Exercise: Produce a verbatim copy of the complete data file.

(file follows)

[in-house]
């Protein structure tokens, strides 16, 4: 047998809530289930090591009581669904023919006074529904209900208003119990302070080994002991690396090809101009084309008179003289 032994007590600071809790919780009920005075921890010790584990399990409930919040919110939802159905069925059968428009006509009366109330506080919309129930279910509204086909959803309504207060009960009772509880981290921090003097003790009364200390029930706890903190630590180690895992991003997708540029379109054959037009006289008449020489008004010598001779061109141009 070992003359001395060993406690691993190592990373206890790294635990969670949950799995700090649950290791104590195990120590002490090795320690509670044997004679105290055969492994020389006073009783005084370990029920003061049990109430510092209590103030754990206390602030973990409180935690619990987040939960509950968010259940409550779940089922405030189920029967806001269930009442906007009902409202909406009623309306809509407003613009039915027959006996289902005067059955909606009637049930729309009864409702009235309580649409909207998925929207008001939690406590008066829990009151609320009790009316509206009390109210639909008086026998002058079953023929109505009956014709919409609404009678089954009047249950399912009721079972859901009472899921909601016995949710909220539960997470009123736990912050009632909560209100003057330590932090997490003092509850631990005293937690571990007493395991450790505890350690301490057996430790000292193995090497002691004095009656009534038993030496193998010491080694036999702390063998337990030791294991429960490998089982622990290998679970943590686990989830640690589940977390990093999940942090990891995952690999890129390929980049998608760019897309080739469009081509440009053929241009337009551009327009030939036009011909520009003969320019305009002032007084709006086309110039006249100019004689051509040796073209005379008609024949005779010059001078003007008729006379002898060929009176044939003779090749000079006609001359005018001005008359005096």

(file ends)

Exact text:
[in-house]
């Protein structure tokens, strides 16, 4: 047998809530289930090591009581669904023919006074529904209900208003119990302070080994002991690396090809101009084309008179003289 032994007590600071809790919780009920005075921890010790584990399990409930919040919110939802159905069925059968428009006509009366109330506080919309129930279910509204086909959803309504207060009960009772509880981290921090003097003790009364200390029930706890903190630590180690895992991003997708540029379109054959037009006289008449020489008004010598001779061109141009 070992003359001395060993406690691993190592990373206890790294635990969670949950799995700090649950290791104590195990120590002490090795320690509670044997004679105290055969492994020389006073009783005084370990029920003061049990109430510092209590103030754990206390602030973990409180935690619990987040939960509950968010259940409550779940089922405030189920029967806001269930009442906007009902409202909406009623309306809509407003613009039915027959006996289902005067059955909606009637049930729309009864409702009235309580649409909207998925929207008001939690406590008066829990009151609320009790009316509206009390109210639909008086026998002058079953023929109505009956014709919409609404009678089954009047249950399912009721079972859901009472899921909601016995949710909220539960997470009123736990912050009632909560209100003057330590932090997490003092509850631990005293937690571990007493395991450790505890350690301490057996430790000292193995090497002691004095009656009534038993030496193998010491080694036999702390063998337990030791294991429960490998089982622990290998679970943590686990989830640690589940977390990093999940942090990891995952690999890129390929980049998608760019897309080739469009081509440009053929241009337009551009327009030939036009011909520009003969320019305009002032007084709006086309110039006249100019004689051509040796073209005379008609024949005779010059001078003007008729006379002898060929009176044939003779090749000079006609001359005018001005008359005096």